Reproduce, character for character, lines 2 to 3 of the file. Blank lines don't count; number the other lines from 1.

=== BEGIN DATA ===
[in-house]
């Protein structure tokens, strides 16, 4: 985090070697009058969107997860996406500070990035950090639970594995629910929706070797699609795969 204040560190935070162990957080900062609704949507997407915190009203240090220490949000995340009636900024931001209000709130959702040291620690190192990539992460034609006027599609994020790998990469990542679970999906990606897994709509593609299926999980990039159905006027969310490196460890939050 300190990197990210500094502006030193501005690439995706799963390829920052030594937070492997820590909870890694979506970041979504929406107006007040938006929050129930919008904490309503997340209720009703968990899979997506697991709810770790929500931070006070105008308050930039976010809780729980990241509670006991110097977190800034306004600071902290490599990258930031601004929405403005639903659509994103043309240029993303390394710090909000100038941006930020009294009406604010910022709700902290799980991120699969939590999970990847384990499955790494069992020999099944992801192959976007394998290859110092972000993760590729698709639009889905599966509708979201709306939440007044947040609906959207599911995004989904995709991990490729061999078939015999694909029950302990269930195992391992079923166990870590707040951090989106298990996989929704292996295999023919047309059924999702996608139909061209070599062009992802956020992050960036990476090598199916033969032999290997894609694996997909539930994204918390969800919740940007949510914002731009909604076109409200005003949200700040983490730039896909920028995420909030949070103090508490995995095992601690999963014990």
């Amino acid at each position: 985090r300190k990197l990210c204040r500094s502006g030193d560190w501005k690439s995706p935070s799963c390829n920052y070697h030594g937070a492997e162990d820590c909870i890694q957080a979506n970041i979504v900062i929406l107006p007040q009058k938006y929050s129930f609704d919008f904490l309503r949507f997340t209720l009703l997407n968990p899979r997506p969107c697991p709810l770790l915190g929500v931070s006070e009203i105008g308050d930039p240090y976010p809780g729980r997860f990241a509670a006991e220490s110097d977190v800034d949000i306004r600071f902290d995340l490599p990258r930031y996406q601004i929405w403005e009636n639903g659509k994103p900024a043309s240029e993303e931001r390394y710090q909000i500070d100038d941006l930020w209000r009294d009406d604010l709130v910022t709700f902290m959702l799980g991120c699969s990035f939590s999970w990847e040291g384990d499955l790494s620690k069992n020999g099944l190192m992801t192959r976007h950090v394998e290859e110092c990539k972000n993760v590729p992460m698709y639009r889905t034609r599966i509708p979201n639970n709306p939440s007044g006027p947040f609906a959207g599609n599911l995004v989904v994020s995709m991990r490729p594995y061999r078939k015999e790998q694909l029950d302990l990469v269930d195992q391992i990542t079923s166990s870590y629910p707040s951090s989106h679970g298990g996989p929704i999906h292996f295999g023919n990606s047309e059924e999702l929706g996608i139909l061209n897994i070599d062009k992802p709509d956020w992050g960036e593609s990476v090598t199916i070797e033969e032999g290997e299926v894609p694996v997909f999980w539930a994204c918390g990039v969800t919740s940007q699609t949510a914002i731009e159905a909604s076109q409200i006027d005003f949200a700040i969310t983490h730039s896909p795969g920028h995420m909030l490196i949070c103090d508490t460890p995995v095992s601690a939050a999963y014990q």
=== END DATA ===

């Protein structure tokens, strides 16, 4: 985090070697009058969107997860996406500070990035950090639970594995629910929706070797699609795969 204040560190935070162990957080900062609704949507997407915190009203240090220490949000995340009636900024931001209000709130959702040291620690190192990539992460034609006027599609994020790998990469990542679970999906990606897994709509593609299926999980990039159905006027969310490196460890939050 300190990197990210500094502006030193501005690439995706799963390829920052030594937070492997820590909870890694979506970041979504929406107006007040938006929050129930919008904490309503997340209720009703968990899979997506697991709810770790929500931070006070105008308050930039976010809780729980990241509670006991110097977190800034306004600071902290490599990258930031601004929405403005639903659509994103043309240029993303390394710090909000100038941006930020009294009406604010910022709700902290799980991120699969939590999970990847384990499955790494069992020999099944992801192959976007394998290859110092972000993760590729698709639009889905599966509708979201709306939440007044947040609906959207599911995004989904995709991990490729061999078939015999694909029950302990269930195992391992079923166990870590707040951090989106298990996989929704292996295999023919047309059924999702996608139909061209070599062009992802956020992050960036990476090598199916033969032999290997894609694996997909539930994204918390969800919740940007949510914002731009909604076109409200005003949200700040983490730039896909920028995420909030949070103090508490995995095992601690999963014990």
């Amino acid at each position: 985090r300190k990197l990210c204040r500094s502006g030193d560190w501005k690439s995706p935070s799963c390829n920052y070697h030594g937070a492997e162990d820590c909870i890694q957080a979506n970041i979504v900062i929406l107006p007040q009058k938006y929050s129930f609704d919008f904490l309503r949507f997340t209720l009703l997407n968990p899979r997506p969107c697991p709810l770790l915190g929500v931070s006070e009203i105008g308050d930039p240090y976010p809780g729980r997860f990241a509670a006991e220490s110097d977190v800034d949000i306004r600071f902290d995340l490599p990258r930031y996406q601004i929405w403005e009636n639903g659509k994103p900024a043309s240029e993303e931001r390394y710090q909000i500070d100038d941006l930020w209000r009294d009406d604010l709130v910022t709700f902290m959702l799980g991120c699969s990035f939590s999970w990847e040291g384990d499955l790494s620690k069992n020999g099944l190192m992801t192959r976007h950090v394998e290859e110092c990539k972000n993760v590729p992460m698709y639009r889905t034609r599966i509708p979201n639970n709306p939440s007044g006027p947040f609906a959207g599609n599911l995004v989904v994020s995709m991990r490729p594995y061999r078939k015999e790998q694909l029950d302990l990469v269930d195992q391992i990542t079923s166990s870590y629910p707040s951090s989106h679970g298990g996989p929704i999906h292996f295999g023919n990606s047309e059924e999702l929706g996608i139909l061209n897994i070599d062009k992802p709509d956020w992050g960036e593609s990476v090598t199916i070797e033969e032999g290997e299926v894609p694996v997909f999980w539930a994204c918390g990039v969800t919740s940007q699609t949510a914002i731009e159905a909604s076109q409200i006027d005003f949200a700040i969310t983490h730039s896909p795969g920028h995420m909030l490196i949070c103090d508490t460890p995995v095992s601690a939050a999963y014990q």